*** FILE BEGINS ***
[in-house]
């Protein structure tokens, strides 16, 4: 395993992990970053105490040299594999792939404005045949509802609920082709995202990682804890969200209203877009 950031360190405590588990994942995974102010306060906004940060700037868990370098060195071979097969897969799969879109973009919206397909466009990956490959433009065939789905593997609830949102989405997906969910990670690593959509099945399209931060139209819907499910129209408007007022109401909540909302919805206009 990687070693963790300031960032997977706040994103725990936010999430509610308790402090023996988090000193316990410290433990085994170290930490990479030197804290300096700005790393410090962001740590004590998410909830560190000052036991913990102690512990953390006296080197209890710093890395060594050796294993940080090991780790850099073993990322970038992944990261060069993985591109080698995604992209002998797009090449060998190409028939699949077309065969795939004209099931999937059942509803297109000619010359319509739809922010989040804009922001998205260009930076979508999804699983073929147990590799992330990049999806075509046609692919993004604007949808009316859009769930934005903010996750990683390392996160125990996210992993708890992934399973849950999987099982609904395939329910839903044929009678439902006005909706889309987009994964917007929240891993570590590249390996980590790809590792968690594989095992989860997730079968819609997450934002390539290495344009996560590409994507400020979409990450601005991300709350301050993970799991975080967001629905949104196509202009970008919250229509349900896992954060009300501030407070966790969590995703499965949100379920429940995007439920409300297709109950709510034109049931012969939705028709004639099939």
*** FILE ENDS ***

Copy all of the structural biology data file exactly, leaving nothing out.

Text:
[in-house]
């Protein structure tokens, strides 16, 4: 395993992990970053105490040299594999792939404005045949509802609920082709995202990682804890969200209203877009 950031360190405590588990994942995974102010306060906004940060700037868990370098060195071979097969897969799969879109973009919206397909466009990956490959433009065939789905593997609830949102989405997906969910990670690593959509099945399209931060139209819907499910129209408007007022109401909540909302919805206009 990687070693963790300031960032997977706040994103725990936010999430509610308790402090023996988090000193316990410290433990085994170290930490990479030197804290300096700005790393410090962001740590004590998410909830560190000052036991913990102690512990953390006296080197209890710093890395060594050796294993940080090991780790850099073993990322970038992944990261060069993985591109080698995604992209002998797009090449060998190409028939699949077309065969795939004209099931999937059942509803297109000619010359319509739809922010989040804009922001998205260009930076979508999804699983073929147990590799992330990049999806075509046609692919993004604007949808009316859009769930934005903010996750990683390392996160125990996210992993708890992934399973849950999987099982609904395939329910839903044929009678439902006005909706889309987009994964917007929240891993570590590249390996980590790809590792968690594989095992989860997730079968819609997450934002390539290495344009996560590409994507400020979409990450601005991300709350301050993970799991975080967001629905949104196509202009970008919250229509349900896992954060009300501030407070966790969590995703499965949100379920429940995007439920409300297709109950709510034109049931012969939705028709004639099939």